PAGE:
Australia’s economic fortunes rely on rising house prices more than we previously realised – and economists say that spells trouble ahead.
In an address to a Sydney investment conference on Thursday, Reserve Bank deputy governor Guy Debelle highlighted just how big an effect the property downturn has had on the economy.
Not only has slowing construction activity led to significant job losses, he said it has undercut wages in related industries, weighed down consumer spending, and eaten into government revenues.
“You could be forgiven for thinking that the housing market is the Australian economy,” Dr Debelle said.
“That clearly is not the case. But at the same time, developments in the housing market, both the established market and housing construction, have a broader impact than the simple numbers would suggest.”
Despite house prices having already found their floor in Sydney and Melbourne, the Reserve Bank is predicting a further 7 per cent decline in dwelling investment over coming months.
Dr Debelle said the sharp fall would “directly subtract around 1 percentage point from GDP growth from peak to trough”.
The broader economic impact won’t last long, though, with Dr Debelle tipping construction activity to pick up again some time next year.
And the shift towards higher-density apartments, which take longer to build, means the industry will struggle to build homes fast enough to satisfy the needs of a rapidly growing population.
“So there is quite likely to be a shortfall again in the foreseeable future,” Dr Debelle said, meaning rents are set to rise from next year.
IFM Investors chief economist Alex Joiner said Dr Debelle’s speech showed the recent house price rebound in Sydney and Melbourne was music to the central bank’s ears.
That the RBA placed such a high priority on rising property prices was worrying, he said, as these usually came at the expense of greater household debt.
“I believe we’re going to see the [house price] recovery broaden out a little bit, and I think there will be upside risks [related to household debt],” Dr Joiner told The New Daily.
“And we’ve got to be cognisant of the fact that we’re starting from a very high starting point – although house prices might have fallen, credit metrics haven’t in any way repaired themselves … household credit-to-income, and household debt-to-GDP, for example, haven’t come down.”
For every dollar earned, Australians now hold nearly $2 of debt, according to figures released last month by the RBA.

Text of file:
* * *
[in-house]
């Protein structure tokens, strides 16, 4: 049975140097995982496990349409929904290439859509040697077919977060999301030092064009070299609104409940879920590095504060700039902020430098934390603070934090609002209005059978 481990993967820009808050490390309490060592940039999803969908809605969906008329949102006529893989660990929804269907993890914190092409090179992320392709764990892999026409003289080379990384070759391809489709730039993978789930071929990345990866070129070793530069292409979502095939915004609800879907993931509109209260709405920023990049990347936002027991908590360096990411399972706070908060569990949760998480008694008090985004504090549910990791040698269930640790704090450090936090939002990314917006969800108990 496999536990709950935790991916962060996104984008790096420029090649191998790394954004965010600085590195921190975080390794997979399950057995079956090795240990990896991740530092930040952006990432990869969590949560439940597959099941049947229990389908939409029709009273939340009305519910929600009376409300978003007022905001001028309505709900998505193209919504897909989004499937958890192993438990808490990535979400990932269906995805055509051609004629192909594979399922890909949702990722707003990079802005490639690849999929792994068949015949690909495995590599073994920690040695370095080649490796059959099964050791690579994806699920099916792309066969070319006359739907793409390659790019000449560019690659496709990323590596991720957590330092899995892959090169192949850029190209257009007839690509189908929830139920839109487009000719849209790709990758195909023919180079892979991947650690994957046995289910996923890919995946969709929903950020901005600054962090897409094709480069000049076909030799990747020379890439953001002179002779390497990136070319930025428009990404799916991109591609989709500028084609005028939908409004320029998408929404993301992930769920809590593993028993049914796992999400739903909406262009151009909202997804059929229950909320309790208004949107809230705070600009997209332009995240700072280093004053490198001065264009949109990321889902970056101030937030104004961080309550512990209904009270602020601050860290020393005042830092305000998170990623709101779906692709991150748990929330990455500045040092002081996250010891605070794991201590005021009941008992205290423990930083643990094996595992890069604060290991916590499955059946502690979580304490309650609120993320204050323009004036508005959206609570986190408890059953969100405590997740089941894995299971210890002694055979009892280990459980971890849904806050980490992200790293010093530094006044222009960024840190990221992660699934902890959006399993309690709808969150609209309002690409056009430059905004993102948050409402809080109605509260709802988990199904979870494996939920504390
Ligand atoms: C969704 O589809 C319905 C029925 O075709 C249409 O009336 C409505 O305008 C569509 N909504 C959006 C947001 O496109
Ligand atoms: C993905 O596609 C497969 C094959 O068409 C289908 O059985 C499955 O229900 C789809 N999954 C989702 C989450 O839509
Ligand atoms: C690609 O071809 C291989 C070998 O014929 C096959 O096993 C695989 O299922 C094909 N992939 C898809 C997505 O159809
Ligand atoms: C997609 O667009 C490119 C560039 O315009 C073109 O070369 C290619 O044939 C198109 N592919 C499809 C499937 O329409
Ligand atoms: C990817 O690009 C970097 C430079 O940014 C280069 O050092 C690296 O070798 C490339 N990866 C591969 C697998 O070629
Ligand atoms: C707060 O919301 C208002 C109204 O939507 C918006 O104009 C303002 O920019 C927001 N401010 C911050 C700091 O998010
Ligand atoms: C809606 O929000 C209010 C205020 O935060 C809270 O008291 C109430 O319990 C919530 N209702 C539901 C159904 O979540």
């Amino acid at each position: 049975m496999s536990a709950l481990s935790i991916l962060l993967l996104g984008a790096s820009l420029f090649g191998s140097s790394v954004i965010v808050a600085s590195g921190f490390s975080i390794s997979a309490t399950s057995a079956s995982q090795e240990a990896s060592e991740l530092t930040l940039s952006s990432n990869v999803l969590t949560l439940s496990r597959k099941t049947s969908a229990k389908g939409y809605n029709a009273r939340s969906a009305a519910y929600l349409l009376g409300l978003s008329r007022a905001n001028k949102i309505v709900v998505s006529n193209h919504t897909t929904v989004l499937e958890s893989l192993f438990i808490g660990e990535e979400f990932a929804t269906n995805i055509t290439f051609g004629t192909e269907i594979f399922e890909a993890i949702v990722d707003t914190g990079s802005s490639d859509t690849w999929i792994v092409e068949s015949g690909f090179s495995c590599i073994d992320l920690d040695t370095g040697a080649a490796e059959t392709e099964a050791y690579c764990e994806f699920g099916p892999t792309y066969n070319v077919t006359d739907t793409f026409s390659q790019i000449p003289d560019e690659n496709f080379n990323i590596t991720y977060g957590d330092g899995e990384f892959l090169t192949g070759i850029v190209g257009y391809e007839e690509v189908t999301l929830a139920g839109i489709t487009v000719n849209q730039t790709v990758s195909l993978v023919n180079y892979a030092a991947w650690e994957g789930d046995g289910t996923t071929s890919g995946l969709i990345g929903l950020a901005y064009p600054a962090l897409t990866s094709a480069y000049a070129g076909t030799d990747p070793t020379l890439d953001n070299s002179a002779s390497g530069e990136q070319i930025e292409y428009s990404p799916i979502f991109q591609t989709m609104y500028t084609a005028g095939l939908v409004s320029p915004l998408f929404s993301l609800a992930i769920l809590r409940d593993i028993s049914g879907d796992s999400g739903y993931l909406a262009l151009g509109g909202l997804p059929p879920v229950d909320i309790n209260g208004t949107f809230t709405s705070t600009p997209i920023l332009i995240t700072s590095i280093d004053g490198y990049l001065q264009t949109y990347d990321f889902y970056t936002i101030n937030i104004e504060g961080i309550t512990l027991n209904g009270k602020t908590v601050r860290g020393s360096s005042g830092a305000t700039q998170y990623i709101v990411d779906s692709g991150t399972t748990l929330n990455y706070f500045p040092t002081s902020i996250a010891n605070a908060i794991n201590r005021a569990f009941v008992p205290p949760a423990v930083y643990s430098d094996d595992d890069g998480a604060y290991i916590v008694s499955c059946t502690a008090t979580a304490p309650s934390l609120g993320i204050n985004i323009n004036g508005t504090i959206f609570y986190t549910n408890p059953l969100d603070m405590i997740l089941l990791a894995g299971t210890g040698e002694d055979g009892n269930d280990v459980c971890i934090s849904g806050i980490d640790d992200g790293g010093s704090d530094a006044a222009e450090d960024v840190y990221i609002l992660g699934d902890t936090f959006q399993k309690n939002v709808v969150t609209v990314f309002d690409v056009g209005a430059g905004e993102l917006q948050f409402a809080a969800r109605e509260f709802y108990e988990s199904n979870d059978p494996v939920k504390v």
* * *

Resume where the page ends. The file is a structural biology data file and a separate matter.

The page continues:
The level of household debt to income rose to 191.1 per cent in the June quarter – up from 189.4 in March – and the level of housing debt to income jumped to an all-time high of 140.4 per cent.
Consequently, Dr Joiner likened attempts to lift economic growth via another debt-fuelled property boom to “kicking the can down the road”.
“If we had have de-leveraged a bit with this cycle, then I wouldn’t be as worried as I am about an acceleration in credit growth, but we haven’t in any way fixed this problem,” he said.
“So when the Reserve Bank does eventually want to raise interest rates … it could be problematic … and if there’s an increase in unemployment … then people will lose the ability to repay.”
AMP Capital senior economist Diana Mousina also said the strong property price rebound could result in spiralling household debt.
Describing real estate as a national “obsession”, Ms Mousina told The New Daily that if household debt continues to rise, APRA should consider introducing policies aimed at slowing lending growth.
“It’s difficult to see household debt not rising when you have higher home prices in Australia, because we have an obsession with housing, and the tax dynamics favour housing as an investment,” she said.
“One way to offset rising household debt … is through macro-prudential policy, which has been something APRA has focused on over the past few years.”
Dr Joiner said the rising incidence of negative equity in the Northern Territory and Western Australia could also require intervention from the regulator.
He said APRA should consider imposing limits on loan-to-value ratios, so that households are less likely to find themselves in a position where they owe more than the value of their home. (According to the RBA, one in five mortgage balances in WA and NT is now in negative equity.)
More broadly, Dr Joiner added “we need to focus on other areas of the economy”.
“We need to focus on productivity-enhancing reforms, [which will help] get growth from sources other than housing. And we need to encourage other industries, [such as] high-tech manufacturing,” he said.
“It would have to be a very gradual process, over an extended period of time – to try and wean ourselves off.”